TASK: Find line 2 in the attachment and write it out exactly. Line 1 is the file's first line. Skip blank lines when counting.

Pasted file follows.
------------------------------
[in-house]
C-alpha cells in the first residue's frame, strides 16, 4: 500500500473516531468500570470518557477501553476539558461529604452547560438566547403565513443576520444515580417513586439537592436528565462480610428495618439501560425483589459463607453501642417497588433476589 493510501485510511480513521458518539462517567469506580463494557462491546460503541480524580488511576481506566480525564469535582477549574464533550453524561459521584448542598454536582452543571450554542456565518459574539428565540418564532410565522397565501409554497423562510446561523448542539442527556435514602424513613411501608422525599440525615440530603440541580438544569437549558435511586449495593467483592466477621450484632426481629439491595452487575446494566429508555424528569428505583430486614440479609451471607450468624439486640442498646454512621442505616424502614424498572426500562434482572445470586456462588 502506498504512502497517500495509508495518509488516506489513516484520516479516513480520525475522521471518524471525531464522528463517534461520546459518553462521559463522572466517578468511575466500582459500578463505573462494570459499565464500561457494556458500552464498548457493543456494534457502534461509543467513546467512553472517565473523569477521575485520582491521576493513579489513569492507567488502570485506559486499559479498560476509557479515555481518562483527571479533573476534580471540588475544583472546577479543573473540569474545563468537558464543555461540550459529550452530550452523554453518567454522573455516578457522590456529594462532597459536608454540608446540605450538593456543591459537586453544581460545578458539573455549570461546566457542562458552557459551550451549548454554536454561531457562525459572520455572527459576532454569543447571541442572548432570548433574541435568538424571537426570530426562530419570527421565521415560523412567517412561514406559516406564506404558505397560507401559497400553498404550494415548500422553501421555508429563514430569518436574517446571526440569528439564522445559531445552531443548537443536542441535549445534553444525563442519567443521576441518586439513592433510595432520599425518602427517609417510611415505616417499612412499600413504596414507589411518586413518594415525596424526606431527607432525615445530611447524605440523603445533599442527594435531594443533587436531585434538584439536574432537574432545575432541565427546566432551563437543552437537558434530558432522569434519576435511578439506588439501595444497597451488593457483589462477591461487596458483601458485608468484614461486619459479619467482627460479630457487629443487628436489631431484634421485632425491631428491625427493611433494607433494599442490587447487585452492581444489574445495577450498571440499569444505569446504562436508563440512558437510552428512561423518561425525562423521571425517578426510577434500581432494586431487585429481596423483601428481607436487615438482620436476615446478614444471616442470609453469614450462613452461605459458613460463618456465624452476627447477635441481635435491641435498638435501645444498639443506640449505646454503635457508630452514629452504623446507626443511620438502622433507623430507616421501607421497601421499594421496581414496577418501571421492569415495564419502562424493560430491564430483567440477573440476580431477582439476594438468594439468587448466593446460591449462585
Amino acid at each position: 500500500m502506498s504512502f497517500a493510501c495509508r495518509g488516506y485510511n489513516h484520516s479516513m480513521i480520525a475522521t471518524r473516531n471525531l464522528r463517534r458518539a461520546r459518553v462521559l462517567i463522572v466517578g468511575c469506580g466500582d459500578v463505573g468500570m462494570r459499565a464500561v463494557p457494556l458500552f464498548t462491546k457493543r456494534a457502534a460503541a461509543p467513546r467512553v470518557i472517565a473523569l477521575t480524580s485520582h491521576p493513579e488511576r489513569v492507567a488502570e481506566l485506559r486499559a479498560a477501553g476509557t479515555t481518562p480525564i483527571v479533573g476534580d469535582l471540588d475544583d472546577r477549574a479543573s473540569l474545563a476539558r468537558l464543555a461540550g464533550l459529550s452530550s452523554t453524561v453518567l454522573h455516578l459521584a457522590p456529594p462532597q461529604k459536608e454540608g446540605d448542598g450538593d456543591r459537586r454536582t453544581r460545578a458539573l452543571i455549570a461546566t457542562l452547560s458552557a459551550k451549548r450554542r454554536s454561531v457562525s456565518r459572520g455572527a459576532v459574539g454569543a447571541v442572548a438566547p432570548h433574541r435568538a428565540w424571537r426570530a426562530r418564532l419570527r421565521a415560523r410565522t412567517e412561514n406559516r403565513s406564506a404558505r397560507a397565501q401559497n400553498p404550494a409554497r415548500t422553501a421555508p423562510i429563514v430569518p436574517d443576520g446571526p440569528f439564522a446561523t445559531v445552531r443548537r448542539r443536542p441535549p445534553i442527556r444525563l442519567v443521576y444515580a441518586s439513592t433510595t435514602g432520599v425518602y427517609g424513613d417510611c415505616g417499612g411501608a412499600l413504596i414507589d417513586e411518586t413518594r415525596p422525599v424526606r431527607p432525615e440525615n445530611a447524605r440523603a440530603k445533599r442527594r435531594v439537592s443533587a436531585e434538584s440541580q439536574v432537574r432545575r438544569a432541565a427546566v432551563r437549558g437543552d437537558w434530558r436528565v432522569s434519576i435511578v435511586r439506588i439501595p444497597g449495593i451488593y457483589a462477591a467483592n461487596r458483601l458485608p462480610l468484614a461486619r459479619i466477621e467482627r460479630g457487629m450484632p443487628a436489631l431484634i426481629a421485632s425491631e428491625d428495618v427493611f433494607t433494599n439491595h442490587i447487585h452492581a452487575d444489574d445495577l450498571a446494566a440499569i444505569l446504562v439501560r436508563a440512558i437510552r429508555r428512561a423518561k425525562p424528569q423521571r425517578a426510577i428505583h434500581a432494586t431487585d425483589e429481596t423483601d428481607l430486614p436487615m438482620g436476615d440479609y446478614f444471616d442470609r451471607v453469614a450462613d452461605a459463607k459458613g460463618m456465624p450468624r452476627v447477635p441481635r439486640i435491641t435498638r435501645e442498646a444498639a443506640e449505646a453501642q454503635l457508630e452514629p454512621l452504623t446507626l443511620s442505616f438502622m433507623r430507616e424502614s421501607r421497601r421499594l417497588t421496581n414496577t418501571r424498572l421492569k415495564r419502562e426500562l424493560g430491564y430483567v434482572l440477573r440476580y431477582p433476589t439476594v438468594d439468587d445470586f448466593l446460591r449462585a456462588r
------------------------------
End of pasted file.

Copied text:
C-alpha cells in the first residue's frame, strides 16, 4: 500500500473516531468500570470518557477501553476539558461529604452547560438566547403565513443576520444515580417513586439537592436528565462480610428495618439501560425483589459463607453501642417497588433476589 493510501485510511480513521458518539462517567469506580463494557462491546460503541480524580488511576481506566480525564469535582477549574464533550453524561459521584448542598454536582452543571450554542456565518459574539428565540418564532410565522397565501409554497423562510446561523448542539442527556435514602424513613411501608422525599440525615440530603440541580438544569437549558435511586449495593467483592466477621450484632426481629439491595452487575446494566429508555424528569428505583430486614440479609451471607450468624439486640442498646454512621442505616424502614424498572426500562434482572445470586456462588 502506498504512502497517500495509508495518509488516506489513516484520516479516513480520525475522521471518524471525531464522528463517534461520546459518553462521559463522572466517578468511575466500582459500578463505573462494570459499565464500561457494556458500552464498548457493543456494534457502534461509543467513546467512553472517565473523569477521575485520582491521576493513579489513569492507567488502570485506559486499559479498560476509557479515555481518562483527571479533573476534580471540588475544583472546577479543573473540569474545563468537558464543555461540550459529550452530550452523554453518567454522573455516578457522590456529594462532597459536608454540608446540605450538593456543591459537586453544581460545578458539573455549570461546566457542562458552557459551550451549548454554536454561531457562525459572520455572527459576532454569543447571541442572548432570548433574541435568538424571537426570530426562530419570527421565521415560523412567517412561514406559516406564506404558505397560507401559497400553498404550494415548500422553501421555508429563514430569518436574517446571526440569528439564522445559531445552531443548537443536542441535549445534553444525563442519567443521576441518586439513592433510595432520599425518602427517609417510611415505616417499612412499600413504596414507589411518586413518594415525596424526606431527607432525615445530611447524605440523603445533599442527594435531594443533587436531585434538584439536574432537574432545575432541565427546566432551563437543552437537558434530558432522569434519576435511578439506588439501595444497597451488593457483589462477591461487596458483601458485608468484614461486619459479619467482627460479630457487629443487628436489631431484634421485632425491631428491625427493611433494607433494599442490587447487585452492581444489574445495577450498571440499569444505569446504562436508563440512558437510552428512561423518561425525562423521571425517578426510577434500581432494586431487585429481596423483601428481607436487615438482620436476615446478614444471616442470609453469614450462613452461605459458613460463618456465624452476627447477635441481635435491641435498638435501645444498639443506640449505646454503635457508630452514629452504623446507626443511620438502622433507623430507616421501607421497601421499594421496581414496577418501571421492569415495564419502562424493560430491564430483567440477573440476580431477582439476594438468594439468587448466593446460591449462585